Belgium's Crown Prince Marries

BRUSSELS--Belgium's Crown Prince Philippe and Mathilde d'Udekem d'Acoz were married yesterday before many leading members of Europe's royalty.

The couple celebrated with a lunch at the Royal Palace in Brussels attended by 750 guests, including Britain's Prince Charles, Queen Beatrix of the Netherlands, Monaco's Prince Albert and Spain's Queen Sofia.

Meanwhile, hundreds of well-wishers camped outside the palace hours after the 4 1/2-hour wedding service in the hope of a final glimpse of the royal couple leaving for a reception at the Chateau de Laeken, the 18th century castle north of Brussels where they will live.

Yeltsin Fires Moscow Police Chief

MOSCOW--In another sign of escalating political tensions, President Boris Yeltsin fired Moscow's police chief, Nikolai Kulikov, who was also a deputy federal interior minister.

Moscow Mayor Yuri Luzhkov vowed to resist the move, which he said was groundless. The firing came as part of an intense struggle between the Kremlin and Luzhkov.

After a series of recent terrorist bombings here, Kremlin aides have tried to shift some of the blame for lax security to Luzhkov, who is running for reelection as mayor and also heads a parliamentary election bloc. Luzhkov said yesterday that the firing of Kulikov was illegal because he, as the mayor, must give his consent. "We won't retreat," he vowed.

Czech Leaders Refuse Calls to Step Down

PRAGUE--The Czech Republic's prime minister and Parliament speaker shrugged off one of the largest protests since the fall of Communism 10 years ago, saying they would not heed demands to resign.

Premier Milos Zeman told the Mlada Fronta daily that, "no demonstration, however large," can change the fact that the country's government was freely elected.

An estimated 50,000 people gathered in Prague on Friday to support a declaration calling on Zeman and Parliament Speaker Vaclav Klaus to resign. The declaration was drawn up by some of the same people who in 1989 headed the protests that toppled Communism.

The protesters criticized the economic malaise that is threatening to slow Czech entry into the European Union, as well as a treaty between Klaus's and Zeman's parties--an alliance between old rivals that dismayed many stalwarts on both sides.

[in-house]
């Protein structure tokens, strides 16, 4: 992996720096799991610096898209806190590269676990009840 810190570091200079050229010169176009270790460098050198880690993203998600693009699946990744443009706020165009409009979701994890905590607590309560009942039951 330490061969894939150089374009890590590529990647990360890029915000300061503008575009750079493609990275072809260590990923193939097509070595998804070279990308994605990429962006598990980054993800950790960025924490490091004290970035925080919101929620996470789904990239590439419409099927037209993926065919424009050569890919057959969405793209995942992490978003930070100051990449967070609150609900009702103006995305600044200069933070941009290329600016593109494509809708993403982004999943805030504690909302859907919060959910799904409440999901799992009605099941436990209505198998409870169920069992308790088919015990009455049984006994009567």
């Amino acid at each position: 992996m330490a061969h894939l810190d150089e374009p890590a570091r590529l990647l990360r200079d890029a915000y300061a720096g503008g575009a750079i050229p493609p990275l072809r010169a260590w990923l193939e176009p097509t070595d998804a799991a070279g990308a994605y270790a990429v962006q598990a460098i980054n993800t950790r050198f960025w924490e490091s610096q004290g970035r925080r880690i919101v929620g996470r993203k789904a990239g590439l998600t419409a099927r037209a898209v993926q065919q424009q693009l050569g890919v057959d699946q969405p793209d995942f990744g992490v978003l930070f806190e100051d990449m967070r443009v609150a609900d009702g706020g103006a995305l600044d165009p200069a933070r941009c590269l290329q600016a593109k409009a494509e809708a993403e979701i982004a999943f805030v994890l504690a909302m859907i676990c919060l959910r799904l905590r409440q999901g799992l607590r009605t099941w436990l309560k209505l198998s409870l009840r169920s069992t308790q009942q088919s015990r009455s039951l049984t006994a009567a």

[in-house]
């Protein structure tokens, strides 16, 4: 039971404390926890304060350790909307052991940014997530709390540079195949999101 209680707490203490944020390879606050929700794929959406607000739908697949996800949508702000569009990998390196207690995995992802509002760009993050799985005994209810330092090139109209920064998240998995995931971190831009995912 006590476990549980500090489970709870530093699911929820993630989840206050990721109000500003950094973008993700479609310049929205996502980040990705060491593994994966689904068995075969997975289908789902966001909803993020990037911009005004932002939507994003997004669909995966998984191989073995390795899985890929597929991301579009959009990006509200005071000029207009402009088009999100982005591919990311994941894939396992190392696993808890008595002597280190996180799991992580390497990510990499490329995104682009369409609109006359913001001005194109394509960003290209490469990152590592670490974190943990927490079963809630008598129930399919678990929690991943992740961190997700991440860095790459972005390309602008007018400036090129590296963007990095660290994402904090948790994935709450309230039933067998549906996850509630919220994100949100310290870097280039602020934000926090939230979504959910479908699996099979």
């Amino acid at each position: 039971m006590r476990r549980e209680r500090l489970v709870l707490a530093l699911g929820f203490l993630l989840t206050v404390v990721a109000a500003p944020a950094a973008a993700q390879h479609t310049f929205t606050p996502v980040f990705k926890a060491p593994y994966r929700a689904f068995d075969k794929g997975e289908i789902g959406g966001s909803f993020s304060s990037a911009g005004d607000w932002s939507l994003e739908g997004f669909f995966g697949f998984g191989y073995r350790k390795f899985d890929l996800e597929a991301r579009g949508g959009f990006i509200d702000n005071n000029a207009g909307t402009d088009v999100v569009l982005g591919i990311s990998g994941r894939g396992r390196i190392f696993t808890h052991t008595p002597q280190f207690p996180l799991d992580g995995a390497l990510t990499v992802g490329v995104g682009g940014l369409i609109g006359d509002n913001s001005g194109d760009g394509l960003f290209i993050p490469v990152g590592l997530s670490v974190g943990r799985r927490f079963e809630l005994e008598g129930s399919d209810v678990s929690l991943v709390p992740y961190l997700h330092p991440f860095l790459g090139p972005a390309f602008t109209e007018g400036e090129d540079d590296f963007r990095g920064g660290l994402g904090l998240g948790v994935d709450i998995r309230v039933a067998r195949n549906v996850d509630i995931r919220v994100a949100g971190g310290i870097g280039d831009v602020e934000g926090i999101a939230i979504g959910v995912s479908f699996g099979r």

Stampede at Snowboarding Event Kills 5

VIENNA--A stampede of spectators at a snowboarding event led to five deaths and 25 injuries after a barrier gave way and dozens of people were trampled, police and local media said.

The Austria Press Agency cited police in Innsbruck, capital of the western province of Tyrol, as saying the deaths and injuries resulted from a stampede of spectators from the city's Bergisel Stadium after a barrier collapsed.

Four people were pronounced dead on the scene and a fifth died en route to a hospital. Senior police official Ferdinand Knapp said six of those who were hurt were seriously injured.


Soldiers Shoot 12 Protesters in Aceh

SIGLI, Indonesia--Indonesian soldiers shot and wounded at least 12 demonstrators waving rebel flags in restive Aceh province, less than a day after President Abdurrahman Wahid warned that "repressive actions" would be used to keep Indonesia from falling apart.

The violence broke out after thousands of people ignored warnings from the army and raised red, white and black flags to mark the 23rd anniversary of the province's Islamic-based independence movement.

Usman Ibrahim, a village chief, said he saw troops fire warning shots above the heads of the protesters and then shoot directly into them.

Wahid, hailed as a democratic reformer when he came to power in October, has called for negotiations with rebel chiefs, but is under increasing pressure from military hard-liners to act tough as separatism grows.


Dissidents Stage Peaceful Protest in Cuba

HAVANA--About 30 opponents of President Fidel Castro's Communist government staged a peaceful and highly unusual protest march through a Havana suburb to demand freedom for political prisoners in Cuba.

The demonstrators, all members of Cuba's small dissident groups, gathered after morning Mass on the steps of Parraga's Roman Catholic church before marching about six blocks to another church.

Unlike other recent opposition gatherings, there was no chanting of slogans or waving of banners. Although Cuba's penal code outlaws opposition groups and unauthorized public gatherings, government officials monitoring the event did not intervene.


"Everyone in Juarez knows the police work for the drug traffickers and that they kidnap and kill people. But government authorities haven't done anything about it."

--Alfredo Quijano, an editor for the Ciudad Juarez edition of the Monterrey daily newspaper El Norte

--Page A41.